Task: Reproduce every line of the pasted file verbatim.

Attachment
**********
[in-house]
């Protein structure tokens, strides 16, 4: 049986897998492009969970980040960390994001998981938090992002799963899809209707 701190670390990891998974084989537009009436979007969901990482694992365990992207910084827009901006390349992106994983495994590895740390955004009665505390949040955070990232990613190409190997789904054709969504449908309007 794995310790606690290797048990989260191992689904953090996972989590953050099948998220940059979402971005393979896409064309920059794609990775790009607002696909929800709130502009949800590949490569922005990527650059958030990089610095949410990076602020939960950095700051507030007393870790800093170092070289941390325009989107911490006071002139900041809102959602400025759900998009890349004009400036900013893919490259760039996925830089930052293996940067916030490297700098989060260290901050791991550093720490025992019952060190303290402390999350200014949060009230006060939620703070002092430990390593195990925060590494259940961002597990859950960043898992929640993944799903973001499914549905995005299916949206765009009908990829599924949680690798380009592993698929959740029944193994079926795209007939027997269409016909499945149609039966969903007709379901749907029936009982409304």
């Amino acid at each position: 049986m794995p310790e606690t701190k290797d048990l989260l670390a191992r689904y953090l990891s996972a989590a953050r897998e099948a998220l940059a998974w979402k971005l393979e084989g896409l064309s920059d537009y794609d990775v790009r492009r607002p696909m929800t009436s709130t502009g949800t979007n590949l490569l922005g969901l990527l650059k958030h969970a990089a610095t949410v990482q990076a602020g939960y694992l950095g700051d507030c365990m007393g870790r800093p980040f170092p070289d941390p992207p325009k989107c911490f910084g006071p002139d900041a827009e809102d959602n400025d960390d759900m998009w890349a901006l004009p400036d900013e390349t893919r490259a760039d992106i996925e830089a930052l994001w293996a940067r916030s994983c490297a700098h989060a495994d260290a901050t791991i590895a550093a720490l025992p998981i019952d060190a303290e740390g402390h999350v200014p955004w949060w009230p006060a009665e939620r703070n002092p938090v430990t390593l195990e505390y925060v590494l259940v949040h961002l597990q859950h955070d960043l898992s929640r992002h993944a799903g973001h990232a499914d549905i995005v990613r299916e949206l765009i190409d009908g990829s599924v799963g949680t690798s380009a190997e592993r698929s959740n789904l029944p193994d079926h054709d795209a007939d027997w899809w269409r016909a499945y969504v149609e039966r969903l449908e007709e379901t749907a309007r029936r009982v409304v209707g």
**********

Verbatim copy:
[in-house]
């Protein structure tokens, strides 16, 4: 049986897998492009969970980040960390994001998981938090992002799963899809209707 701190670390990891998974084989537009009436979007969901990482694992365990992207910084827009901006390349992106994983495994590895740390955004009665505390949040955070990232990613190409190997789904054709969504449908309007 794995310790606690290797048990989260191992689904953090996972989590953050099948998220940059979402971005393979896409064309920059794609990775790009607002696909929800709130502009949800590949490569922005990527650059958030990089610095949410990076602020939960950095700051507030007393870790800093170092070289941390325009989107911490006071002139900041809102959602400025759900998009890349004009400036900013893919490259760039996925830089930052293996940067916030490297700098989060260290901050791991550093720490025992019952060190303290402390999350200014949060009230006060939620703070002092430990390593195990925060590494259940961002597990859950960043898992929640993944799903973001499914549905995005299916949206765009009908990829599924949680690798380009592993698929959740029944193994079926795209007939027997269409016909499945149609039966969903007709379901749907029936009982409304």
């Amino acid at each position: 049986m794995p310790e606690t701190k290797d048990l989260l670390a191992r689904y953090l990891s996972a989590a953050r897998e099948a998220l940059a998974w979402k971005l393979e084989g896409l064309s920059d537009y794609d990775v790009r492009r607002p696909m929800t009436s709130t502009g949800t979007n590949l490569l922005g969901l990527l650059k958030h969970a990089a610095t949410v990482q990076a602020g939960y694992l950095g700051d507030c365990m007393g870790r800093p980040f170092p070289d941390p992207p325009k989107c911490f910084g006071p002139d900041a827009e809102d959602n400025d960390d759900m998009w890349a901006l004009p400036d900013e390349t893919r490259a760039d992106i996925e830089a930052l994001w293996a940067r916030s994983c490297a700098h989060a495994d260290a901050t791991i590895a550093a720490l025992p998981i019952d060190a303290e740390g402390h999350v200014p955004w949060w009230p006060a009665e939620r703070n002092p938090v430990t390593l195990e505390y925060v590494l259940v949040h961002l597990q859950h955070d960043l898992s929640r992002h993944a799903g973001h990232a499914d549905i995005v990613r299916e949206l765009i190409d009908g990829s599924v799963g949680t690798s380009a190997e592993r698929s959740n789904l029944p193994d079926h054709d795209a007939d027997w899809w269409r016909a499945y969504v149609e039966r969903l449908e007709e379901t749907a309007r029936r009982v409304v209707g």